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Dr Tina Joseph Discusses Collaborative Practice Agreements Between Pharmacists, Physicians

Tina Joseph, PharmD, BCACP, assistant professor, college of pharmacy, Nova Southeastern University, discusses collaborative practice agreements between pharmacists and physicians, as well as the challenges with, and best practices for, successful implementation.


Tina Joseph, PharmD, BCACP, assistant professor, college of pharmacy, Nova Southeastern University, discusses collaborative practice agreements between pharmacists and physicians, as well as the challenges with, and best practices for, successful implementation.

Transcript

What is a collaborative practice agreement, and how is it used among pharmacists?

A pharmacist collaborative practice agreement is a formal agreement between a licensed provider, who would make diagnoses and supervise patient care, and then they can refer to a pharmacist underneath the protocol, and the pharmacist would be able to change medications, stop medications, start anything that they would want to or labs within a specific scope of practice. This is a really great opportunity for pharmacists to leverage their pharmacy services and help coordinate care.

What barriers exist for successful implementation of collaborative practice agreements?

So, there’s a few barriers to implementing collaborative practice agreements. I think the biggest one is having a strong relationship with the provider you want to have a collaborative practice agreement with. The problem with that is it can take a lot of time to develop trust and make sure that the provider feels very comfortable, but it’s a very important step. Some other barriers could be that pharmacists right now don’t have provider status, so it’s very difficult for pharmacists to bill for their services under Medicare Part D.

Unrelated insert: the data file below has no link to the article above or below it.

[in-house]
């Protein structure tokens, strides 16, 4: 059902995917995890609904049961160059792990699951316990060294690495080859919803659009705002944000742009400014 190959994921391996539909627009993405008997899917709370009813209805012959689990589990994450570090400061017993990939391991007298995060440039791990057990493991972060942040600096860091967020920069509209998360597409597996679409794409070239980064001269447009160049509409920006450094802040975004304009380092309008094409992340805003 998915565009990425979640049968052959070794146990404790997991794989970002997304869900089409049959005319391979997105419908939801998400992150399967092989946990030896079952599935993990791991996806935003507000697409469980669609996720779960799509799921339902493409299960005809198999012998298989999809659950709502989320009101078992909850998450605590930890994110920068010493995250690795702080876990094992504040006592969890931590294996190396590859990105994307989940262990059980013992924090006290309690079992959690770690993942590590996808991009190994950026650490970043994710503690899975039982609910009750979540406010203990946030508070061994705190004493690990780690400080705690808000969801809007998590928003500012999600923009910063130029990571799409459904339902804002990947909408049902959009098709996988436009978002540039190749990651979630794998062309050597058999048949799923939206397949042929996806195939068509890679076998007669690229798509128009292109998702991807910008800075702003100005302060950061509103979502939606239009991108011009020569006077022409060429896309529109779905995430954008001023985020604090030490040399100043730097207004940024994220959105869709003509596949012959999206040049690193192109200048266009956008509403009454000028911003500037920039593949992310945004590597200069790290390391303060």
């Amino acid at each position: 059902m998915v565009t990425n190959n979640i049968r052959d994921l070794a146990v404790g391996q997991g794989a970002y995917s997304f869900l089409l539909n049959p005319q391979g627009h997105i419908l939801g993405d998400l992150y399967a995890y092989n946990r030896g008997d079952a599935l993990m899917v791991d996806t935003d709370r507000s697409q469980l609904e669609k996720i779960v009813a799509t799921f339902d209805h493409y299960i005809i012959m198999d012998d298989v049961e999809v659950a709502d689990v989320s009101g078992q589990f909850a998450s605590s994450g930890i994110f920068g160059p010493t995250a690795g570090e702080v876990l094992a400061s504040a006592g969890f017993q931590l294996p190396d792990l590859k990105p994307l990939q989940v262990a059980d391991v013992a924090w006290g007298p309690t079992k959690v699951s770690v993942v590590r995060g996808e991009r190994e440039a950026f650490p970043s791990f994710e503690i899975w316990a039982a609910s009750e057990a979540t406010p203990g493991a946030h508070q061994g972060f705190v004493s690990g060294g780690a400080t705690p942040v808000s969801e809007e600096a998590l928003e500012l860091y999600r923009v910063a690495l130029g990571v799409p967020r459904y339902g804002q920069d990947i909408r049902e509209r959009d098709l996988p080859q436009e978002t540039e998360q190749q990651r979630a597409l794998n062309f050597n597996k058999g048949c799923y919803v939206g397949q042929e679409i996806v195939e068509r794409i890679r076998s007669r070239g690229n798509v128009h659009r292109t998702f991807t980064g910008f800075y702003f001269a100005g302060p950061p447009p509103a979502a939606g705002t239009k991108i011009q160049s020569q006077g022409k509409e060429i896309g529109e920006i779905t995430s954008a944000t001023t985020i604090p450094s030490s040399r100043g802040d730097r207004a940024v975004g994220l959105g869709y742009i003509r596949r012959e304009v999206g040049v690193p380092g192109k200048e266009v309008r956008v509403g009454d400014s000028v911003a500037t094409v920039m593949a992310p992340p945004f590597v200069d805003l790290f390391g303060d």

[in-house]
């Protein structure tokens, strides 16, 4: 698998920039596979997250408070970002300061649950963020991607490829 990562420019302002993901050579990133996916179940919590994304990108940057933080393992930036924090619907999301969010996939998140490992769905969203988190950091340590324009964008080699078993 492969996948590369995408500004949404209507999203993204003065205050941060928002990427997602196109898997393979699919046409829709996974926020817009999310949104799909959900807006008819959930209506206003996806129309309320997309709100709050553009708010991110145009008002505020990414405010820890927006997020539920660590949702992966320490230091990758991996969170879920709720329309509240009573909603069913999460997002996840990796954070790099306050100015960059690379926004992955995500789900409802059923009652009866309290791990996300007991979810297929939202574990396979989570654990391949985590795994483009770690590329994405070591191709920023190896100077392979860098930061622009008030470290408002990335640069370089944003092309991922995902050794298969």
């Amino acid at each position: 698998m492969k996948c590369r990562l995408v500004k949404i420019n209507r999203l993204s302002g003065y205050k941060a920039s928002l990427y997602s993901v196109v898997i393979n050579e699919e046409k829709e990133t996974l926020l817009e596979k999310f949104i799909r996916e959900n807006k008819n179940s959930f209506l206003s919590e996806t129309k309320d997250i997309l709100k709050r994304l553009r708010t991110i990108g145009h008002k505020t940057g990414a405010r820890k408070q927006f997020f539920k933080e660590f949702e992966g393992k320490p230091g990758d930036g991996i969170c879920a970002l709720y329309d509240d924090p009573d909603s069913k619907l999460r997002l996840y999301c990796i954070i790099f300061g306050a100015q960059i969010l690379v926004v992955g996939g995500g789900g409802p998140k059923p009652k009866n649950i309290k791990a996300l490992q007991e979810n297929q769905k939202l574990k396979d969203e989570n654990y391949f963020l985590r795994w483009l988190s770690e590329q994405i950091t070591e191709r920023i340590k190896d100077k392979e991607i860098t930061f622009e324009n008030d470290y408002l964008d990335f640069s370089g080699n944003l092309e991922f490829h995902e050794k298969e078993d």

A few other barriers could be that a lot of patients don’t fully understand the expanded scope of pharmacists, so when you’re interacting with a patient, it may be the first time they’ve interacted with a pharmacist like that. The last barrier is that there’s a lot of different state laws for collaborative practice agreements. So, depending on the state you’re interacting in, you have to really pay attention to every single law that is particular to that state.

What best practices have been identified for successfully implementing collaborative practice agreements?

There are so many best practices or implementing collaborative practice agreement. We have the Asheville Project, we have the Diabetes Ten City Challenge, and time and time again it shows that pharmacists can improve patient care, reduce costs, and help with preventive care. A few of the other studies actually do help to show that physicians are supportive of pharmacists when they have the opportunity to work with them, and I think there’s a big stigma that physicians really don’t respect pharmacists or think that they’re trained enough. But in the experience form that program and also in my own experience, once the pharmacist can get comfortable with the physician, they feel much more comfortable to work with them and sign a collaborative practice agreement.

 
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